MANILA - ZTE deal whistleblower Engr. Rodolfo "Jun" Lozada believes the government should push for a national broadband network project to improve internet speed in the country.
Speaking to radio dzMM, Lozada said that the lack of a national broadband network results to the country’s dependence on privately-owned digital highways whose internet services rank among the world’s priciest and slowest internet connections.
Lozada likened the Philippine internet infrastructure to a network of roads where a toll fee is demanded by telecommunication companies at every turn, thus slowing data transmission and piling charges.
"Halimbawa, lahat ng kalsadang dadaanan po ninyo pauwi sa bahay ninyo, papasok sa eskwela, trabaho o kaya sa inyong lugar na pagnenegosyohan--isipin po ninyo kung ang lahat ng kalsada na iyan ay pribado at bawat gumawa ng pribadong kalsadang 'yan, pagtawid mo ng isang bayan, sisingil ng toll fee sa'yo," Lozada said.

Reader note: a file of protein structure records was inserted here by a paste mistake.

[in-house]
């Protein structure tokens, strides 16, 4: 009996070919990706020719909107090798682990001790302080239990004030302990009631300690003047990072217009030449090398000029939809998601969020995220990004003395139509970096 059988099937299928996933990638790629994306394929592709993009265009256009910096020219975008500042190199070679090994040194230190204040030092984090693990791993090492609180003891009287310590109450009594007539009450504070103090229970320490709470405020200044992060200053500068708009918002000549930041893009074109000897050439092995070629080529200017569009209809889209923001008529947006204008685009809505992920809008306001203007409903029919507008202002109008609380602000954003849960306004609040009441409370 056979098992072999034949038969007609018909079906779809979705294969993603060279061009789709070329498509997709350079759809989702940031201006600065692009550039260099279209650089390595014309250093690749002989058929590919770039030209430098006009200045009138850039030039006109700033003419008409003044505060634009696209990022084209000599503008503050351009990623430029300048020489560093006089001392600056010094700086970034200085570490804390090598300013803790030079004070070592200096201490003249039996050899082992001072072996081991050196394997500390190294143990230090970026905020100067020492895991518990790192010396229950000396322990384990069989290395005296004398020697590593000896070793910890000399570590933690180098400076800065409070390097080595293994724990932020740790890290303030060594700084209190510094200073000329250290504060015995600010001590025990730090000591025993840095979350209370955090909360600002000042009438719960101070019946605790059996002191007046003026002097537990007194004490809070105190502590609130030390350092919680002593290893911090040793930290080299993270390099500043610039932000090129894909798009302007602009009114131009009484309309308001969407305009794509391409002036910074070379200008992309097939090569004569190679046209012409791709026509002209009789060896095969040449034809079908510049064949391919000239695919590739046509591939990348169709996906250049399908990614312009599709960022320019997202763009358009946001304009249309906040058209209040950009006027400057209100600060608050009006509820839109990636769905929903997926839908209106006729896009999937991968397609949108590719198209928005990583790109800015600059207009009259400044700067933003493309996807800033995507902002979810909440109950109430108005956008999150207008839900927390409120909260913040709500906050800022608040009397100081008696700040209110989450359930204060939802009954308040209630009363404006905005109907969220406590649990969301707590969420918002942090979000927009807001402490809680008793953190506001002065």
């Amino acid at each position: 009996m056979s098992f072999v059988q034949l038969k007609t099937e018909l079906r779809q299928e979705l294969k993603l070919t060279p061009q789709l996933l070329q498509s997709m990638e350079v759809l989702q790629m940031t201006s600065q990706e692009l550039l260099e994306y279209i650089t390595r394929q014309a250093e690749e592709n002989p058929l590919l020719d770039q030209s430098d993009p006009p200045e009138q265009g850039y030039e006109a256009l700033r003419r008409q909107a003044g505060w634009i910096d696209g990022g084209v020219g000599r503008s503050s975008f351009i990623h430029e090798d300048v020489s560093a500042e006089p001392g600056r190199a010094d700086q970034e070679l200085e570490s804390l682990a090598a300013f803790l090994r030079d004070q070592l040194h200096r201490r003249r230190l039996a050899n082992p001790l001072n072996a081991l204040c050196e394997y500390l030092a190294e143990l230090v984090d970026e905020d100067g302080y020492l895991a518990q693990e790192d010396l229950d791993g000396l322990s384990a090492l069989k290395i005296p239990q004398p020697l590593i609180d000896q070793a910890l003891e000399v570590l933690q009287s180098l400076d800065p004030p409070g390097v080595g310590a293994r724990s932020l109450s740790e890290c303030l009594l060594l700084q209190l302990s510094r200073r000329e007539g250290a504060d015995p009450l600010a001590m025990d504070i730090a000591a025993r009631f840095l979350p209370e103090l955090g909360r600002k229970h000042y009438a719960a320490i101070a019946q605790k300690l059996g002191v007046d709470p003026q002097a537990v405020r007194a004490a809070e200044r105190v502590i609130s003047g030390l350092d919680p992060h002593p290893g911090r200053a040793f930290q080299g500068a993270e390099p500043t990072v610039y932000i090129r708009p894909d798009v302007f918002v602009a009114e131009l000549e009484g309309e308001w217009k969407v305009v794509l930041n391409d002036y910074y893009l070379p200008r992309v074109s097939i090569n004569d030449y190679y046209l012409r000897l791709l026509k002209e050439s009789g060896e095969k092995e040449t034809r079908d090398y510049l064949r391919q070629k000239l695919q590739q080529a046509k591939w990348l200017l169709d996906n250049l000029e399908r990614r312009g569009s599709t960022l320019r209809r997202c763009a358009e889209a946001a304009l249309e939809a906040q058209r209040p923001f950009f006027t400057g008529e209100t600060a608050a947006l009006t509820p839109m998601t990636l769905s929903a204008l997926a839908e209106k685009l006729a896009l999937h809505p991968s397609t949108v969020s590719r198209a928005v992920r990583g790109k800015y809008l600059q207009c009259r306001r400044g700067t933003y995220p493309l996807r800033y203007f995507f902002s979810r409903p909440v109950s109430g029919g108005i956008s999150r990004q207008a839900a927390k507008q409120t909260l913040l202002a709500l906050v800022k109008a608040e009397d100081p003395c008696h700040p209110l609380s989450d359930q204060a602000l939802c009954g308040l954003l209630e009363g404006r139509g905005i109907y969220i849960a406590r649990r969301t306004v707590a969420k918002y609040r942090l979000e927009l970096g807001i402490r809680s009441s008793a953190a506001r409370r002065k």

"Kaya nga po ang internet natin ang isa sa pinakamabagal at pinakamahal, kasi bawat tawid niya, bayad ka."
The engineer also stressed that although the National Telecommunications Commission (NTC) pushes for policies to better the country’s internet service, it does not have the authority to regulate charges implemented by the private digital highways.
"'Yung tinatawag na last mile (of the connection), papunta roon sa bahay ninyo o sa mga telepono ninyo, pribado po 'yan. Tapos 'yan naman pong tinatawag na backbone niyan, o 'yung transport niya papunta sa internet, pribado rin 'yun," Lozada said.
"Pati naman 'yung mga kokonekta sa internet exchanges, pribado po yan. Kaya mahirap, hindi nakakapagdikta ang gobyerno. Ang pribadong sektor po ang nagdidikta kung anong gusto nilang ganitong presyo, kung gusto nilang tanggalin. Walang magawa ang gobyerno."
Lozada also believes that faster internet speed will allow the country to keep up with the digital economy wherein products and services are exchanged through the internet.
The whistleblower added that the past administration was able to realize the potential of the NBN project which was scrapped because of alleged anomalies.
Then President Gloria Macapagal-Arroyo and husband Mike Arroyo were accused of having stood to gain from the $329-million deal with China’s ZTE Corporation